To cooperate or to dissolve: Are snap parliamentary elections possible in Ukraine
Long before the official proclamation of the results of presidential elections, the Verkhovna Rada began talking about its possible dissolution by the new head of state. Will Volodymyr Zelensky be able to sack people's deputies ahead of schedule, and is it an advantageous step for him today?
The Central Election Commission officially declared Volodymyr Zelensky the winner of the presidential election runoff in Ukraine right on the deadline day, April 30. Formally, the CEC did not violate legal procedures. However, such actions have already generated a lot of rumors. Some said the CEC was deliberately delaying the announcement of election results, enabling the Verkhovna Rada to postpone the inauguration date and, as a result, preventing him from dissolving parliament.
Rumors about a possible early termination of the deputies' powers began spreading even after the first round of presidential elections. For example, it was said that the early parliamentary elections could be held in July, that is, three months before the next parliamentary elections.
However, the speaker of the Verkhovna Rada, Andriy Parubiy, took it to dispel the fears of parliamentarians, saying that Rada would not allow the dissolution of parliament, while there are no legal grounds for snap elections.
In parallel, in the camp of the potential leader of the presidential race (who eventually became the new president), opinions about whether Zelensky should dissolve the Verkhovna Rada varied. For example, the political consultant of Ze Team, Dmytro Razumkov, said that the dissolution of parliament at the moment "is not possible." Zelensky in one of his video addresses said that the head of state should have such an opportunity: "It seems to me that this is unfair: the president, who has 73% public confidence, has the right to at least think about it and has the right to have this opportunity."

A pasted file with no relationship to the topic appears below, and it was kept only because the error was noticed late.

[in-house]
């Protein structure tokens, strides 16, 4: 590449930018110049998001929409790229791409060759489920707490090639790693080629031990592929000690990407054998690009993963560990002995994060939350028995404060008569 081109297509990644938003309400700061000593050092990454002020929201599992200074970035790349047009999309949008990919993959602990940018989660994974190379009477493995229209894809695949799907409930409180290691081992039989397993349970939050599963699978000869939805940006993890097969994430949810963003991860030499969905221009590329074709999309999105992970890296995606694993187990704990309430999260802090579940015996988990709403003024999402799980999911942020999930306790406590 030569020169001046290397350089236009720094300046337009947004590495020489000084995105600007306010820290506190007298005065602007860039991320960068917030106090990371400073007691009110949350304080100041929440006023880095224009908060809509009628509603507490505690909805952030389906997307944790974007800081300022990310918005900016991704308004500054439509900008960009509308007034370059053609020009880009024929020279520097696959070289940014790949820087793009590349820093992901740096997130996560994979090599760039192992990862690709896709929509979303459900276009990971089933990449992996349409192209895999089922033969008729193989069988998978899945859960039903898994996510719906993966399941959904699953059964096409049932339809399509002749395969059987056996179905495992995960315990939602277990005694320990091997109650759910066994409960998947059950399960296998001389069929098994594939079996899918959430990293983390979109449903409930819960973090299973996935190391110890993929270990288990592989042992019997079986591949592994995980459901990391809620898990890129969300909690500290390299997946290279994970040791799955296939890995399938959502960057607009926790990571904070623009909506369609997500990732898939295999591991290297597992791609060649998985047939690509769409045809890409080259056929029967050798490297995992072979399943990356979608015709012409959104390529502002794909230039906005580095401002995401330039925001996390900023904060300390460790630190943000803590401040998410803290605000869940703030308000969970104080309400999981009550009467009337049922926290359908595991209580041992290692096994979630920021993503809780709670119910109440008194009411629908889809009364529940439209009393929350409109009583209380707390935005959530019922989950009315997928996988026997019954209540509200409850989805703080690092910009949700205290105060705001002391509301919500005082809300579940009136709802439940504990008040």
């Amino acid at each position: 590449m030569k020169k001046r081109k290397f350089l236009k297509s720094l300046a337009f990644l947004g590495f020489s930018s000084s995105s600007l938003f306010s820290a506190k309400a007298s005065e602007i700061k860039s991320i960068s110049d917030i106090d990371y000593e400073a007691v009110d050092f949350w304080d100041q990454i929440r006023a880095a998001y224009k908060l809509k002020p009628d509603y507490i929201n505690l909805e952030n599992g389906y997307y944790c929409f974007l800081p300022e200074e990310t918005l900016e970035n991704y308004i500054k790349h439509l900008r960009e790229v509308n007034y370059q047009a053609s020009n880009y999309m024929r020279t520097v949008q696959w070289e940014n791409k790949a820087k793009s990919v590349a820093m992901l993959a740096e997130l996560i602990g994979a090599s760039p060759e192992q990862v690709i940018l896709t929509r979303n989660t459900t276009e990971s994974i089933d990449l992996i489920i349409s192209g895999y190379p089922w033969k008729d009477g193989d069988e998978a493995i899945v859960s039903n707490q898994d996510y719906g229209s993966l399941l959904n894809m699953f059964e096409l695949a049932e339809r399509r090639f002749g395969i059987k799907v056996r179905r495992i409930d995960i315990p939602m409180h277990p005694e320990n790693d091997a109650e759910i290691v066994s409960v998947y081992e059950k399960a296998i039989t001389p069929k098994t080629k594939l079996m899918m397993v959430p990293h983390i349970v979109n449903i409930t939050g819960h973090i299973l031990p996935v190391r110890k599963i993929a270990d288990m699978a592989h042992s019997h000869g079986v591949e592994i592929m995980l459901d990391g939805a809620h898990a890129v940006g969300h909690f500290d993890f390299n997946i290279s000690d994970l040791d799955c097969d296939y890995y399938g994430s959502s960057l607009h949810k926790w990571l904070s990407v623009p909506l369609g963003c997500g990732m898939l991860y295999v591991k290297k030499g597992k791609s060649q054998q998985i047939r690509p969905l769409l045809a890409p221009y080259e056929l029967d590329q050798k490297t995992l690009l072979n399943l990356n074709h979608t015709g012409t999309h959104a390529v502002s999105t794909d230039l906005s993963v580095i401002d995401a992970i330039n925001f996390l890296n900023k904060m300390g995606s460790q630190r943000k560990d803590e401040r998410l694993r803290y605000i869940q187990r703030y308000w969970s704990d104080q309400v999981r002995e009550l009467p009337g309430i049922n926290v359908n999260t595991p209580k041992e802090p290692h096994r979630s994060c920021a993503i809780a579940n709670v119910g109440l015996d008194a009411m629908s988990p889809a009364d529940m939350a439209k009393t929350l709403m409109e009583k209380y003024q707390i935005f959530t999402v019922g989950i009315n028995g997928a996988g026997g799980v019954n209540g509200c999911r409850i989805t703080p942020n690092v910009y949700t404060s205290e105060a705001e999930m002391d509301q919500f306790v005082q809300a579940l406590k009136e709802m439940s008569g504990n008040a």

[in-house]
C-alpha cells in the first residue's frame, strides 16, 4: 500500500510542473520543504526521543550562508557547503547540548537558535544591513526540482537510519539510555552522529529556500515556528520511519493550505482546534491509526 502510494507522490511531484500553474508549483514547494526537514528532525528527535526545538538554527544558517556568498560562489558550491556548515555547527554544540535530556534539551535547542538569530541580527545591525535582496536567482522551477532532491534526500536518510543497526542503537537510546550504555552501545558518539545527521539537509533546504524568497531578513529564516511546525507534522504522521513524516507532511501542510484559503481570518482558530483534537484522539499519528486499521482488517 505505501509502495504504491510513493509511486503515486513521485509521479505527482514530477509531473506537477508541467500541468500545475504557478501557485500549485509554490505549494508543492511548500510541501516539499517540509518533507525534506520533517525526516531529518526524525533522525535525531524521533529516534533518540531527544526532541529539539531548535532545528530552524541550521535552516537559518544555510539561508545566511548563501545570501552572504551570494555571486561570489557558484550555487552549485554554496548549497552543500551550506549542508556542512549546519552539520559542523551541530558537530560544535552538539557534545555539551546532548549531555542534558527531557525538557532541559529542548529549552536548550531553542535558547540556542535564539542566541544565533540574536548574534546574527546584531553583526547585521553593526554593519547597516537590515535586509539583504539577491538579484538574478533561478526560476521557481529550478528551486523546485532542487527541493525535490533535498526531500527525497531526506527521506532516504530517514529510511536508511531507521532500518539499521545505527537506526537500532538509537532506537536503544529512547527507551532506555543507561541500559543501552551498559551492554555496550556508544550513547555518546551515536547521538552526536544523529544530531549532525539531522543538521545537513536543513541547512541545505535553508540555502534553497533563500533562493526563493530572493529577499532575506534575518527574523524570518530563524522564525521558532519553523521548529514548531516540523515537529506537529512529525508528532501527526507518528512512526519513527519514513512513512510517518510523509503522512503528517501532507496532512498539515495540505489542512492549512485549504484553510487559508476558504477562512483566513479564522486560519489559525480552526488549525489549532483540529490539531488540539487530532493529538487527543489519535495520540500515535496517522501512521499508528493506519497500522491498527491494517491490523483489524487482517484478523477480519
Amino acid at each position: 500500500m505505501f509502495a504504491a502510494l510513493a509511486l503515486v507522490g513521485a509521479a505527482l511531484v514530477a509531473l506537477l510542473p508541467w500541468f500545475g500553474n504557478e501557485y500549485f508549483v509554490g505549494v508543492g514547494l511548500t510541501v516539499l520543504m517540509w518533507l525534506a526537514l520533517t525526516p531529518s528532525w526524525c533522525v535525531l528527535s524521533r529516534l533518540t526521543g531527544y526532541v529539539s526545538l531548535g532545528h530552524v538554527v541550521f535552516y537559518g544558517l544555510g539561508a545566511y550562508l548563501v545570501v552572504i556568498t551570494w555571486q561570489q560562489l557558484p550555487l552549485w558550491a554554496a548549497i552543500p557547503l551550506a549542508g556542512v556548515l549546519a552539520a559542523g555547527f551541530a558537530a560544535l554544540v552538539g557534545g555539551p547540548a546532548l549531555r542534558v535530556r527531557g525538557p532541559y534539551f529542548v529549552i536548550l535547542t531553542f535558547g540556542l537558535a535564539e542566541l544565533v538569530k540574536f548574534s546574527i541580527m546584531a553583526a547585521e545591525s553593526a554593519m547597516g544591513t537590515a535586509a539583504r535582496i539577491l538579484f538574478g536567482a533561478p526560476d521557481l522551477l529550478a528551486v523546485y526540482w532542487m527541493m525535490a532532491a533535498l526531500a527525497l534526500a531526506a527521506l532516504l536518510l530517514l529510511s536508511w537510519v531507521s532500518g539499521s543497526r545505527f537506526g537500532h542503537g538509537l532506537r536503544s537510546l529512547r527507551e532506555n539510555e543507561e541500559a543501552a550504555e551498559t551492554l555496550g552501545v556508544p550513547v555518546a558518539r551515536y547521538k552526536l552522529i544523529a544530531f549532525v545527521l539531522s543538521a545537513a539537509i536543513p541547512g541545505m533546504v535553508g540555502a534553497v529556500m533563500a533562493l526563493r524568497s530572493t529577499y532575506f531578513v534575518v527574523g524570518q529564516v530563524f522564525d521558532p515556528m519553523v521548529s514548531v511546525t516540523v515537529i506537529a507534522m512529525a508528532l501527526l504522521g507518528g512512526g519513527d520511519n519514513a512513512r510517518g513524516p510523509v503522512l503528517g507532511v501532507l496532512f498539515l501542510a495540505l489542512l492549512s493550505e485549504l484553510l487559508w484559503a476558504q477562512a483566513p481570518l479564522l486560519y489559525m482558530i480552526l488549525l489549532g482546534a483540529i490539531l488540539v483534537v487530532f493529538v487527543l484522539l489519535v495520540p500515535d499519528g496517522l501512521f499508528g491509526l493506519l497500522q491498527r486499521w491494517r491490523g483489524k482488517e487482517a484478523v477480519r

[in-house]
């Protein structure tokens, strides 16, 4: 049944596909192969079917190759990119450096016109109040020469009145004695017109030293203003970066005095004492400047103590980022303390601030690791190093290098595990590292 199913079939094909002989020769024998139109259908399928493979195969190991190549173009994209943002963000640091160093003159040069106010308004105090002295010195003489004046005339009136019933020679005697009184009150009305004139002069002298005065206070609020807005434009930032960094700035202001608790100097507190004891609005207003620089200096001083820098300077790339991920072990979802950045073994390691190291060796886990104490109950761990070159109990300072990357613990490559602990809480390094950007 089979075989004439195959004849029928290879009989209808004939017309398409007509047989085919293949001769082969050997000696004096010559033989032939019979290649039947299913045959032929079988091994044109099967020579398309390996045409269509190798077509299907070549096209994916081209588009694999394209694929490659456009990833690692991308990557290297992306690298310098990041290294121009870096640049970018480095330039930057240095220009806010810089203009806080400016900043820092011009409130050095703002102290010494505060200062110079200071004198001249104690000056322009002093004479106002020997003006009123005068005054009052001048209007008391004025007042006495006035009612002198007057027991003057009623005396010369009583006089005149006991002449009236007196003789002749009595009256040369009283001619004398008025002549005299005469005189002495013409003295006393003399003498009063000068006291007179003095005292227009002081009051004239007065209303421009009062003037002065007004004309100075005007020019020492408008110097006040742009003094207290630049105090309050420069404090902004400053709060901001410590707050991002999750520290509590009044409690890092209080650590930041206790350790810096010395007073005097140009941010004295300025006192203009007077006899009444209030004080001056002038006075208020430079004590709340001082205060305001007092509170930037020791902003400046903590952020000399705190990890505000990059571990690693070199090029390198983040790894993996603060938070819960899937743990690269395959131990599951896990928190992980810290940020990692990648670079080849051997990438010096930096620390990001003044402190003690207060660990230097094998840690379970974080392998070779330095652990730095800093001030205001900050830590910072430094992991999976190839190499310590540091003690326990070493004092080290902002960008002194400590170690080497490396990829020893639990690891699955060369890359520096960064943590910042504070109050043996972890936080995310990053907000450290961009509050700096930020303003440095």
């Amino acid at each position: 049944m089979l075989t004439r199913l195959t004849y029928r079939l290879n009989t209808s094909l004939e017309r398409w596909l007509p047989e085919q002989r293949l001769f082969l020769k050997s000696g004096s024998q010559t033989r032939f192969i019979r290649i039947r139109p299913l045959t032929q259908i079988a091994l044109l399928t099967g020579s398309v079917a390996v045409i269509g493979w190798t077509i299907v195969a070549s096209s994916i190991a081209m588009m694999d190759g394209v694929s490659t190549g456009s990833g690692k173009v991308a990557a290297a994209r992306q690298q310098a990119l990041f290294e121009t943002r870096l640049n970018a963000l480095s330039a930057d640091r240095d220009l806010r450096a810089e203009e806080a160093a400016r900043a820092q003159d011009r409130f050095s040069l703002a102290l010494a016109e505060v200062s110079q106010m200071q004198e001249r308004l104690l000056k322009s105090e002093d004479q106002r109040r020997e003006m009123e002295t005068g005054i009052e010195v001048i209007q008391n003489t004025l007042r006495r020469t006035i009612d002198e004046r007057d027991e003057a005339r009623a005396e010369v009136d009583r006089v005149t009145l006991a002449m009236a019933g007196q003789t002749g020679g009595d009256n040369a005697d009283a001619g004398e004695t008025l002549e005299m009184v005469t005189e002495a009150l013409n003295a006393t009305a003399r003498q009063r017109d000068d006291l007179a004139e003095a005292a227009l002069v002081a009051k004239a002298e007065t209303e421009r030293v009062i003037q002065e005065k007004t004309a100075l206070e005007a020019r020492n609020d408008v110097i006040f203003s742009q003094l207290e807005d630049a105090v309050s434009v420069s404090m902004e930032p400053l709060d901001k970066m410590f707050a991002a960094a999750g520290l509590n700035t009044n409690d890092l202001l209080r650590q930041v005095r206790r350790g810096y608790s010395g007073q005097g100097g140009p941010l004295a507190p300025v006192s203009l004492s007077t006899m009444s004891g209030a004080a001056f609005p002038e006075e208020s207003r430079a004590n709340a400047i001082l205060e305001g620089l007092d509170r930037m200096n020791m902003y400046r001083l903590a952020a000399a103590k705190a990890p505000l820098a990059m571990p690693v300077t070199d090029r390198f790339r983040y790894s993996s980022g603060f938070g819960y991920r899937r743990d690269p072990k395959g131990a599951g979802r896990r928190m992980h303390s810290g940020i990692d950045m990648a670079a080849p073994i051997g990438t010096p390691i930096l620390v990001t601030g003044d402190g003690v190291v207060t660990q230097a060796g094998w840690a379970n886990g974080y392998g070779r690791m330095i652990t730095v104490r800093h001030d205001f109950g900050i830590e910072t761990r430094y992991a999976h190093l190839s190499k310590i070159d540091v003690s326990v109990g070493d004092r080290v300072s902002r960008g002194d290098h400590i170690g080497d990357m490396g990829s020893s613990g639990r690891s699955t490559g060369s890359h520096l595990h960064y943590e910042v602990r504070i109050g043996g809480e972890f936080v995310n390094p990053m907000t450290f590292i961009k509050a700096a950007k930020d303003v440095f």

According to Article 90 of the Constitution of Ukraine, the president has three reasons for early termination of powers of the Verkhovna Rada: if within one month there is no coalition formed of deputy factions; if the plenary meetings of the Verkhovna Rada fail to begin within thirty days of the parliament’s work; and if after sixty days after the resignation of the Cabinet of Ministers it was not re-formed.
The last two points do not work in the current conditions. But the question of the coalition, more precisely, its absence for more than two years, technically, gives rise to the issue of dissolution of parliament.
By the way, MP Serhiy Mishchenko last week registered the resolution on dissolving the Verkhovna Rada on this basis. "The appointment of early parliamentary elections is not only a requirement of time, because due to the lack of a coalition, the Rada unable to perform all the functions assigned to it – it's also the possibility for today's politicians to reboot our power. This, in the first place, is people's demand, as evidenced by the results of the second round of presidential elections," he said.
According to the parliamentarian, the dissolution of the Verkhovna Rada should have been announced no later than April 27. However, Speaker of Parliament Andriy Parubiy, according to Mishchenko, refused to register the corresponding draft resolution.
The head of the Verkhovna Rada explained his actions on the air of one of the TV channels, describing the attempts to dissolve parliament on the basis of the absence of a coalition with the example of the schemes of the times of Yanukovych: "These schemes – do you know where they come from? These are shadows from the past that we have already forgotten... All of Yanukovych’s eminent lawyers who drew schemes — both financial and economic — today draw such schemes so that there is some sort of court decision that the coalition allegedly ceased to exist two years ago by a presidential decree. I want to say that these actions will have no prospects."
Volodymyr Fesenko, a political scientist and head of the board of Penta Center for Applied Political Studies, believes that even the absence of a coalition does not de facto give the newly elected president the right to dissolve parliament. And the main reason is that the norms on who, when and how exactly determines the absence of a coalition are not laid down in the Regulations of the Verkhovna Rada. "It is obvious that formally there are no 226 deputies in the coalition. That is why, although it is obvious that formally 226 deputies are not in the coalition, the parliament continues to function," he notes.